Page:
Leaving Langá and getting to Dölum was like playing pass the very large parcel: Óli (the head guide on Langá) drove me down to Borganes where I met Hjόrdes who was driving north to Laxá I Dölum to join her partner. He is a motorbike policeman in Reykjavik most of the year and normally spends his summers guiding on Nordurá. His spending this season up at Laxá I Dölum and he is also on the Board of Directors of the Reykjavik Angling Club – with that in mind I remained on my best behaviour for at least 10 minutes.
The drive north to the lodge was uneventful (no pirates), the scenery stunning and the time passed swiftly chatting to Hjόrdis. The waterfalls above the lodge are a fantastic backdrop to the lodge itself. There is no mobile signal at the lodge, no wi-fi, no TV and no radio: all of which is wonderful but you do pick up a good signal a few minutes away from the lodge.
I fished the evening session the day I arrived and being very early in the season, we fished the lower beats, rotating around up to pool 10 where we could see, from the hill, a big fish hanging in a pool by the near bank. Despite several changes of fly, and angle, this particular salmon wasn’t interested at all and we left him in peace and headed off to fish the lowest pools; 1 to 3 which are below the bridge and then 5 and 6 which are higher up, above the bridge. This lower part of the river is typically rocky but not difficult to negotiate as long as care is taken. A wading stick would not be a bad idea for balance if, like me, you are a tad clumsy. However, my new Hardy EWS wading boots, with their tungsten tipped studs, had fantastic grip and made my progress much easier. At this point in the season the water levels are relatively low and water to knee height was normal. From the lowest pools you can see the sea and from the headland, looking down, we could see the salmon entering the river and beginning their arduous journey up its 25 km stretch. Casting at one particular boil, had a salmon on in quick order but unfortunately it shook the hook and was off. As the weather drew in and the rain strengthened, it became harder to spot those telltale signs but fishing the hitch, Árni had another salmon on from the same section of the river. Sadly the story was repeated and after a bit of muttering, Árni decided to change tactics and go up a size. The pools on this lower section are deceptively deep and in one, on the far bank and gliding in and out of the white water, we saw five beautiful, big fresh bars of silver just waiting for a well placed fly. Sadly our time on these pools was already up and we had to move on. However those salmon eluded the two Icelandic farmers fishing there after us … which made us feel a tad better about having to walk away without even one cast at them. Small minded? Damn right.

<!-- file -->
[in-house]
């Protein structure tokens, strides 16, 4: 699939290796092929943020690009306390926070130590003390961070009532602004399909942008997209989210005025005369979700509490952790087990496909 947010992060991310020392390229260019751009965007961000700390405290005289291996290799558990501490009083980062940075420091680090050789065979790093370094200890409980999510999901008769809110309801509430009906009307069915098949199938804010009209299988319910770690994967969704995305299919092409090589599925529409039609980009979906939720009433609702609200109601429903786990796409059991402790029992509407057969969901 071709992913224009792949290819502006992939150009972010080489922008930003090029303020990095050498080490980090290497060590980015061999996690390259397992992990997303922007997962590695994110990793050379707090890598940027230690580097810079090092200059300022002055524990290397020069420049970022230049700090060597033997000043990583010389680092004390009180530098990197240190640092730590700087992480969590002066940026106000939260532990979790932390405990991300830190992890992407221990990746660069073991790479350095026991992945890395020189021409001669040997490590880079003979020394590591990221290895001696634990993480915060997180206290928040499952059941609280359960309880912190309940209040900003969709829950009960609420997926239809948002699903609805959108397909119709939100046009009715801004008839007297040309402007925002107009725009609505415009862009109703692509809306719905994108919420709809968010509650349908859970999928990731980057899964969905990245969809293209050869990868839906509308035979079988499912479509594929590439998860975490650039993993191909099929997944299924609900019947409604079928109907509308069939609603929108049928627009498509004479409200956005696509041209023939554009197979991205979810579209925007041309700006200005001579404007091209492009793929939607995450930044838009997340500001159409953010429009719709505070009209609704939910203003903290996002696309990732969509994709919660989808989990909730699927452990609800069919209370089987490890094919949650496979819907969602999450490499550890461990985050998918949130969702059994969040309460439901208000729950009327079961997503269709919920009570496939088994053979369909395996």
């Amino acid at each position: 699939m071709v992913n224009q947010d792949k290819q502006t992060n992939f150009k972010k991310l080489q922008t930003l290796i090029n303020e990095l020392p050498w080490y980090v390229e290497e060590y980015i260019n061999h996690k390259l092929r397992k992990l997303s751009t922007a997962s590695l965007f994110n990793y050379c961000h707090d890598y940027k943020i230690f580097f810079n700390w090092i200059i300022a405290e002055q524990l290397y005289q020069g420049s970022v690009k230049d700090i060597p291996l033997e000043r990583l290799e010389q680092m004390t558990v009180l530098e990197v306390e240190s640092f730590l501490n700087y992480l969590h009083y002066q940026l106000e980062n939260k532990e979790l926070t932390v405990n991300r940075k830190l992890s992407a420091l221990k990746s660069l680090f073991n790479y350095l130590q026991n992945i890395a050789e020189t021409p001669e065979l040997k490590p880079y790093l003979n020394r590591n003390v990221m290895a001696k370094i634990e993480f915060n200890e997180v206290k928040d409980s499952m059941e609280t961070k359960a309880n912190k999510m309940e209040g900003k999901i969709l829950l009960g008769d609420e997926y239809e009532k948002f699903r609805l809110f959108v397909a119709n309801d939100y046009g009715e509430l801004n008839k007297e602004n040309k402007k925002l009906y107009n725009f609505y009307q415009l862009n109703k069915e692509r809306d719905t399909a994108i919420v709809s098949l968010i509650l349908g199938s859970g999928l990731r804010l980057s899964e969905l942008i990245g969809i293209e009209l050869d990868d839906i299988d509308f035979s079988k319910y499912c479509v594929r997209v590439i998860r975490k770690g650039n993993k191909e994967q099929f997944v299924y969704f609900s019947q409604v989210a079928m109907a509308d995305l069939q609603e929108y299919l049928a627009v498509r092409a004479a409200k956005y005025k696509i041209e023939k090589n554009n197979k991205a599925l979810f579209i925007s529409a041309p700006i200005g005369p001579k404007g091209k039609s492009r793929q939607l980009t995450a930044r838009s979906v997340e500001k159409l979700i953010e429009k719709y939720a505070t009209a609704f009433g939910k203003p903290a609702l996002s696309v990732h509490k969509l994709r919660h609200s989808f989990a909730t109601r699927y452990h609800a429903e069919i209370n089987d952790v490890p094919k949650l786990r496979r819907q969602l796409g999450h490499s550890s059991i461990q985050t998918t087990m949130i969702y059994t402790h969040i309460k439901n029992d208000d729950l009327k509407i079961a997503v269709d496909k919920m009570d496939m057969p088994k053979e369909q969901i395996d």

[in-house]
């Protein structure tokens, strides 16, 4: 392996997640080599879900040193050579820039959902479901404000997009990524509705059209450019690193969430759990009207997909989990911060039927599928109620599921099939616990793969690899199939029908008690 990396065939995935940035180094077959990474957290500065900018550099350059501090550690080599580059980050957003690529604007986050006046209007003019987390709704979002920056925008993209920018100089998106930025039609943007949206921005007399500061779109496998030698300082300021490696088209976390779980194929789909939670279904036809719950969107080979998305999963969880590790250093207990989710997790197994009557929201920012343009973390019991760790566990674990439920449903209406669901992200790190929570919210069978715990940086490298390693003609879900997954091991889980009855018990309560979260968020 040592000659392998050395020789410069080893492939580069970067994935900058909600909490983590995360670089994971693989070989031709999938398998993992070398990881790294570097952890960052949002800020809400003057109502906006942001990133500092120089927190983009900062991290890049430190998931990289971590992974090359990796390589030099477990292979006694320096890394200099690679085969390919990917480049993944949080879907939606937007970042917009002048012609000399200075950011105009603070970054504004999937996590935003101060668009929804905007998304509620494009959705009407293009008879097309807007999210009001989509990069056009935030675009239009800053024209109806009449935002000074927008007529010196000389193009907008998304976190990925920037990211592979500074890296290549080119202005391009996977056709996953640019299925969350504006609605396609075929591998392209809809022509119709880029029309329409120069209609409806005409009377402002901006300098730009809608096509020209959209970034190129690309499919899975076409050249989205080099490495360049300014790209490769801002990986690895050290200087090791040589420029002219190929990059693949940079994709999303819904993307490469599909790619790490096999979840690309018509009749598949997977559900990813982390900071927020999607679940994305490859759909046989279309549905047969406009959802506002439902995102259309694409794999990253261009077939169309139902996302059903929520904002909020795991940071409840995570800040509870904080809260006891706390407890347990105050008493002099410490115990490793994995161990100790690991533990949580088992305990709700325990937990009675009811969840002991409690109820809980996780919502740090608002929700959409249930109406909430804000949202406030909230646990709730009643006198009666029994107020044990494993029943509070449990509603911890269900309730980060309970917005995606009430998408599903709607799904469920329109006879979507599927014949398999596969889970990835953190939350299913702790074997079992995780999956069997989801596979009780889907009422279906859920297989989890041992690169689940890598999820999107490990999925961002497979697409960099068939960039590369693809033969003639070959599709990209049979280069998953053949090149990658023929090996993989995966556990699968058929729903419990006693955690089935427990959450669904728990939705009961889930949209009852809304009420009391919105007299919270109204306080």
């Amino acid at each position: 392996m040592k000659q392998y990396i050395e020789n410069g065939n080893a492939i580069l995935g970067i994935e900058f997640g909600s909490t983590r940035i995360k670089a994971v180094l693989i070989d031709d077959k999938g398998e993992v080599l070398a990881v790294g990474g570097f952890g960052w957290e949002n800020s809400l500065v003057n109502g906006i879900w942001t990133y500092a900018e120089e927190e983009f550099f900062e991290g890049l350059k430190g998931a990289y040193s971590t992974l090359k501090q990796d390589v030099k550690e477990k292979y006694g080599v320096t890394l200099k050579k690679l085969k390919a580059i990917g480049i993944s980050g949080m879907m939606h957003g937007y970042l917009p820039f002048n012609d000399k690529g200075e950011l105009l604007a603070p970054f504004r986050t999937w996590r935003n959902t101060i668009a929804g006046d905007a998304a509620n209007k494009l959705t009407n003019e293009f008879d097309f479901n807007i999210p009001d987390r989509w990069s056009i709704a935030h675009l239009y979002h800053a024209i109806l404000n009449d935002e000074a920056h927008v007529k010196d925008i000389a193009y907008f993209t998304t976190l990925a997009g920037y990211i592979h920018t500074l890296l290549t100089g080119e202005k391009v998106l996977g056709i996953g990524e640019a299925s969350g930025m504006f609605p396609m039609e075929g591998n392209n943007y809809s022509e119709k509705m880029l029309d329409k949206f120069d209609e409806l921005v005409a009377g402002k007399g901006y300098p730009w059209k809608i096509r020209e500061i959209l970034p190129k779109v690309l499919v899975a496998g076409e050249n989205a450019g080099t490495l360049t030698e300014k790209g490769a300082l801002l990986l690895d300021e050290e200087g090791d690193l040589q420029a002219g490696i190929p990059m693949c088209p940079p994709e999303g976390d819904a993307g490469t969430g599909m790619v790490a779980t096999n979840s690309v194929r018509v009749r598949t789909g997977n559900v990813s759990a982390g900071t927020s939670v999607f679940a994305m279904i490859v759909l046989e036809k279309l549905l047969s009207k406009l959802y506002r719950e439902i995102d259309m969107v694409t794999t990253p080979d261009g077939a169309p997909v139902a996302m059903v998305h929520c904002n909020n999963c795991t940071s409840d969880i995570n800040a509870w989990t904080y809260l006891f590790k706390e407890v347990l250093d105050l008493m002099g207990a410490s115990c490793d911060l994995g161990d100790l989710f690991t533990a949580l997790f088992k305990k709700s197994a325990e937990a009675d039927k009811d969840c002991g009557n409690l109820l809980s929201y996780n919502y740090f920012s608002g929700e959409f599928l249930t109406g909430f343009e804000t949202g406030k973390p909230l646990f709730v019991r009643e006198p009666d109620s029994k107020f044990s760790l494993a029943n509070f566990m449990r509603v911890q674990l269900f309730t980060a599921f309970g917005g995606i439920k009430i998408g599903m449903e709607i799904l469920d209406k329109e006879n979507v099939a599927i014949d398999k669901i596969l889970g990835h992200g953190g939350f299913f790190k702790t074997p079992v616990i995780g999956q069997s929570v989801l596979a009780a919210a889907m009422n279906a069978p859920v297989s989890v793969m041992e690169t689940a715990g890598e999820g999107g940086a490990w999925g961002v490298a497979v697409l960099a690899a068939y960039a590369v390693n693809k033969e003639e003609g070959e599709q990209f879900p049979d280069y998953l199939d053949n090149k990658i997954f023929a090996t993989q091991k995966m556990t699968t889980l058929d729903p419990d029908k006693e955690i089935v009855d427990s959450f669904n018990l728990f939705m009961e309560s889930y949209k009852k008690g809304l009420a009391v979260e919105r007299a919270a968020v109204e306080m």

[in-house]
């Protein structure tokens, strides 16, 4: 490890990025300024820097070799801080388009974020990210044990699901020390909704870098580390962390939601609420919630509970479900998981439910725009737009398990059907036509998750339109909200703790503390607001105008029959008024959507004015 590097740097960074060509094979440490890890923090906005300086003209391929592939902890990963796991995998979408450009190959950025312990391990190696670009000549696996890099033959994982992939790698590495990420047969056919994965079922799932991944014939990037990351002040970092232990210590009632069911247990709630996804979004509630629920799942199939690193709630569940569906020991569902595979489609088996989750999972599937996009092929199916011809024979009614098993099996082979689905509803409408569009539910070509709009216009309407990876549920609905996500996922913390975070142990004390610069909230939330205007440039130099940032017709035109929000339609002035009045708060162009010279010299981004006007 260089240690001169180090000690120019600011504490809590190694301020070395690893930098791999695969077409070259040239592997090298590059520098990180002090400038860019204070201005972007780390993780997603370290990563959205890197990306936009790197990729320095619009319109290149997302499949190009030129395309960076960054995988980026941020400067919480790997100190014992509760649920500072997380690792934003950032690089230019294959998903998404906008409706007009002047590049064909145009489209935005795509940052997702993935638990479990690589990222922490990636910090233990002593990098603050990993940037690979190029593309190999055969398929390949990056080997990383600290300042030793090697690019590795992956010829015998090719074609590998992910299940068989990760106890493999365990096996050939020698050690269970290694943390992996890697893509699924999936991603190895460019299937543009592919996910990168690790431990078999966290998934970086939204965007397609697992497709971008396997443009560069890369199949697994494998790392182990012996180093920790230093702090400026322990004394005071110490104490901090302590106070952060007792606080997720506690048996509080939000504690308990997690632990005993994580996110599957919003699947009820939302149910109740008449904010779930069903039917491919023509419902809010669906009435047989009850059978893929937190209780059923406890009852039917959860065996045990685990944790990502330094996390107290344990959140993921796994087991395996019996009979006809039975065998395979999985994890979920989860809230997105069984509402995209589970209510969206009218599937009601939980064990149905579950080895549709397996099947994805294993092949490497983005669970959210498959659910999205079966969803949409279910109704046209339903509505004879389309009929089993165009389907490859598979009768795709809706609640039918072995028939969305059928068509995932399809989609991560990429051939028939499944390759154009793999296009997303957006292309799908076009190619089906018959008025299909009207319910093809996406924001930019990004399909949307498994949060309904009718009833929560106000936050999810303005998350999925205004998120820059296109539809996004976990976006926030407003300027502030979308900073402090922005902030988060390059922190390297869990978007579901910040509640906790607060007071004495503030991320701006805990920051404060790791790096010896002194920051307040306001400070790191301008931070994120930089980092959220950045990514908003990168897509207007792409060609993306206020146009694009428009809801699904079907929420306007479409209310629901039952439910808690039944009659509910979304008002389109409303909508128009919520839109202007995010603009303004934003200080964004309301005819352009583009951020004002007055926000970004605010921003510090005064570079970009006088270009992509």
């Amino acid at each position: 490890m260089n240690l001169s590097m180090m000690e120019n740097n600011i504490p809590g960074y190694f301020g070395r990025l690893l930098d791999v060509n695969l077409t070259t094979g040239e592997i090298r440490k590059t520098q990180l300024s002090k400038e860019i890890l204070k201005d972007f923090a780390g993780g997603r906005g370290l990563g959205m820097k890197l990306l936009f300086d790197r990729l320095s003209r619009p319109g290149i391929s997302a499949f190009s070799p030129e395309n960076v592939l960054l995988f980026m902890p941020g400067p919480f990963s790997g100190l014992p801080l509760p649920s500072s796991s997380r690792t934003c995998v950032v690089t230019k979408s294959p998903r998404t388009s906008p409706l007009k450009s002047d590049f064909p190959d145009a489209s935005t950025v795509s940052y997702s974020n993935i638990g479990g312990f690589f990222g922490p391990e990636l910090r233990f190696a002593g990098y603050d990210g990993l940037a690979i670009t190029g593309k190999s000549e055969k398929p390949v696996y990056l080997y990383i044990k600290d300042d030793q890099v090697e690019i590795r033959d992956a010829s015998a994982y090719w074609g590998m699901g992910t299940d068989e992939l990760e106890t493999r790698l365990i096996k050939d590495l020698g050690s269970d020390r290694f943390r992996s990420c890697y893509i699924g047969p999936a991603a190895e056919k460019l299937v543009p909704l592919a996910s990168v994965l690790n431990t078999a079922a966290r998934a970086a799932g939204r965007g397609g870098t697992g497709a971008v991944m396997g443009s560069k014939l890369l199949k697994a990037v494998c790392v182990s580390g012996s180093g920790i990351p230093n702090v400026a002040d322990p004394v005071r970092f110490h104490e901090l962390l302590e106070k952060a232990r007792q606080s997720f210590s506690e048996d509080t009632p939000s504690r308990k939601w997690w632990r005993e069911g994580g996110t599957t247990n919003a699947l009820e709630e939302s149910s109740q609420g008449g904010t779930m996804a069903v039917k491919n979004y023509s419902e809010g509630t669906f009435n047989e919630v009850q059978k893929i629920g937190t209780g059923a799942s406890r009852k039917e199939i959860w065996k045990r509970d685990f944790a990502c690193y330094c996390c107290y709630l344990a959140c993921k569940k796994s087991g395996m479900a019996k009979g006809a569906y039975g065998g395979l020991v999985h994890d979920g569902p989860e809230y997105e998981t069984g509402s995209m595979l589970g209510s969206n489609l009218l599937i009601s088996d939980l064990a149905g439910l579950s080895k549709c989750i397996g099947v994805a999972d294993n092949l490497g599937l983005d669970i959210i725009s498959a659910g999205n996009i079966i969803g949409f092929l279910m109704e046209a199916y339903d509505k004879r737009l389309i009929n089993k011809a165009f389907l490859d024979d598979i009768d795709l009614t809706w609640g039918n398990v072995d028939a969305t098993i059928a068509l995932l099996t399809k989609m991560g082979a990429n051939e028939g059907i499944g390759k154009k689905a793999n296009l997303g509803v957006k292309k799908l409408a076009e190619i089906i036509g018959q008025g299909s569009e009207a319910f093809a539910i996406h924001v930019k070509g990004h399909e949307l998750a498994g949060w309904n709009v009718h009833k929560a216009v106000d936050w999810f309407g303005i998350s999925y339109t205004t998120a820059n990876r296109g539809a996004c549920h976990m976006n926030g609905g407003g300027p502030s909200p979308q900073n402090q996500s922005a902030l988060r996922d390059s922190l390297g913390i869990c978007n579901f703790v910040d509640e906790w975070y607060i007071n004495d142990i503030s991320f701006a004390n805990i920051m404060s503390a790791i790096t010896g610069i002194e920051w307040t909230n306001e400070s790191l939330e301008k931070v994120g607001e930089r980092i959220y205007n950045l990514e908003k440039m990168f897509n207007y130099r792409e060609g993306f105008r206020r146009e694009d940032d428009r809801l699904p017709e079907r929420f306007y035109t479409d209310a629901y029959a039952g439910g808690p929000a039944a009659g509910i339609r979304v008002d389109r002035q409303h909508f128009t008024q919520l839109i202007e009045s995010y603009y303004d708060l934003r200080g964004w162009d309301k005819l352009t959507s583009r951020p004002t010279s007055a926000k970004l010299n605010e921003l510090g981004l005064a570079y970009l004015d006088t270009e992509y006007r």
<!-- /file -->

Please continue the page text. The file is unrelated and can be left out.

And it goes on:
We moved up above the bridge to fish 4a, 4b, 5 and 6 – again quite rocky but with some great pools. The weather by this point was, quite frankly, dreadful. It was raining and the north east wind was blowing hard and very cold and whilst well insulated (both naturally and in my thermals and waders) I have to admit to being happy to return to the lodge for a well earned hot shower. Having dinner at 11.30 in the evening is odd but after a six hour stint on the river, I was ravenous and my meal absolutely delicious. I slept so soundly that when the ‘wake up’ bell rang at 6.30 the following morning (shades of boarding school) I was ready to face the day and two six hour sessions.